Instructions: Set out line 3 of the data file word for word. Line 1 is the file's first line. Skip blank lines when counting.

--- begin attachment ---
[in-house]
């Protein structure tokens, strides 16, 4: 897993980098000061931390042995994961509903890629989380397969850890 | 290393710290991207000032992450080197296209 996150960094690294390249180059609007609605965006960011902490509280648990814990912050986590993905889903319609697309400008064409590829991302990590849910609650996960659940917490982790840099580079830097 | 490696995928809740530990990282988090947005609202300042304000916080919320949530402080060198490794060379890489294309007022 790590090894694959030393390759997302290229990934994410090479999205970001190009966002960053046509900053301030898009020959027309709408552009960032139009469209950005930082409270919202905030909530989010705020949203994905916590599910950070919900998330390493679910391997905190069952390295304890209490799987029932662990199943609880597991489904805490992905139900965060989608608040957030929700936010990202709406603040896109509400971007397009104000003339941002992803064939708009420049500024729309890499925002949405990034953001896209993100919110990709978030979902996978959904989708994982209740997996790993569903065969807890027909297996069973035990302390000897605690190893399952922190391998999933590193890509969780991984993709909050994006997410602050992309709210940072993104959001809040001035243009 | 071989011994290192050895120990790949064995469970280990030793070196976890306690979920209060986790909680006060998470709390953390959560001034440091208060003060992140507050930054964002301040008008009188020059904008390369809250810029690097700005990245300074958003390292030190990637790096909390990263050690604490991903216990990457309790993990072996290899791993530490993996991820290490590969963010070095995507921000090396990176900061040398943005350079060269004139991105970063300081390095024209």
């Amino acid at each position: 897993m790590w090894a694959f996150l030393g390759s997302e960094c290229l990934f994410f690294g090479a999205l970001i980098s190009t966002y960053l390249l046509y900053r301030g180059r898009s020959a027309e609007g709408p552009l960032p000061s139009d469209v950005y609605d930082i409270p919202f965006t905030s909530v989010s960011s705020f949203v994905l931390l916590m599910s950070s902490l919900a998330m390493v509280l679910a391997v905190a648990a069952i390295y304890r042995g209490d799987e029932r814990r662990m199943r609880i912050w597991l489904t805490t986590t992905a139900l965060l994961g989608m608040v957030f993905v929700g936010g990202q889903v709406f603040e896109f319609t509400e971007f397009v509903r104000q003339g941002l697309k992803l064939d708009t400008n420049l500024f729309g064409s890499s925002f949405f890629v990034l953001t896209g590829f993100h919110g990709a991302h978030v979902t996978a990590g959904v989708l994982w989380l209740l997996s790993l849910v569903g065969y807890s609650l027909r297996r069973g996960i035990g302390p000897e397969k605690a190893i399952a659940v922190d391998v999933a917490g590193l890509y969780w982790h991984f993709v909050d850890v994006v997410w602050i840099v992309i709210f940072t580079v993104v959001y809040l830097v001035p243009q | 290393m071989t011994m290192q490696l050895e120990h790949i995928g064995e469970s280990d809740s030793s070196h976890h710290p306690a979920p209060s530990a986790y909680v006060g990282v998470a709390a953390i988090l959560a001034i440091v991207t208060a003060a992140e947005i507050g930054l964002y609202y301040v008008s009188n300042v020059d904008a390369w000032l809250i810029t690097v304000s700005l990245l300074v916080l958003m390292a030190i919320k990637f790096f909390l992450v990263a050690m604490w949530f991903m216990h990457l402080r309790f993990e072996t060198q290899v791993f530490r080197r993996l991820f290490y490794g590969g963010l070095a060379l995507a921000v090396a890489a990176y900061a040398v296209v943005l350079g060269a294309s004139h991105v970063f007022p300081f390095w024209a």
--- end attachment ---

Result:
């Amino acid at each position: 897993m790590w090894a694959f996150l030393g390759s997302e960094c290229l990934f994410f690294g090479a999205l970001i980098s190009t966002y960053l390249l046509y900053r301030g180059r898009s020959a027309e609007g709408p552009l960032p000061s139009d469209v950005y609605d930082i409270p919202f965006t905030s909530v989010s960011s705020f949203v994905l931390l916590m599910s950070s902490l919900a998330m390493v509280l679910a391997v905190a648990a069952i390295y304890r042995g209490d799987e029932r814990r662990m199943r609880i912050w597991l489904t805490t986590t992905a139900l965060l994961g989608m608040v957030f993905v929700g936010g990202q889903v709406f603040e896109f319609t509400e971007f397009v509903r104000q003339g941002l697309k992803l064939d708009t400008n420049l500024f729309g064409s890499s925002f949405f890629v990034l953001t896209g590829f993100h919110g990709a991302h978030v979902t996978a990590g959904v989708l994982w989380l209740l997996s790993l849910v569903g065969y807890s609650l027909r297996r069973g996960i035990g302390p000897e397969k605690a190893i399952a659940v922190d391998v999933a917490g590193l890509y969780w982790h991984f993709v909050d850890v994006v997410w602050i840099v992309i709210f940072t580079v993104v959001y809040l830097v001035p243009q | 290393m071989t011994m290192q490696l050895e120990h790949i995928g064995e469970s280990d809740s030793s070196h976890h710290p306690a979920p209060s530990a986790y909680v006060g990282v998470a709390a953390i988090l959560a001034i440091v991207t208060a003060a992140e947005i507050g930054l964002y609202y301040v008008s009188n300042v020059d904008a390369w000032l809250i810029t690097v304000s700005l990245l300074v916080l958003m390292a030190i919320k990637f790096f909390l992450v990263a050690m604490w949530f991903m216990h990457l402080r309790f993990e072996t060198q290899v791993f530490r080197r993996l991820f290490y490794g590969g963010l070095a060379l995507a921000v090396a890489a990176y900061a040398v296209v943005l350079g060269a294309s004139h991105v970063f007022p300081f390095w024209a």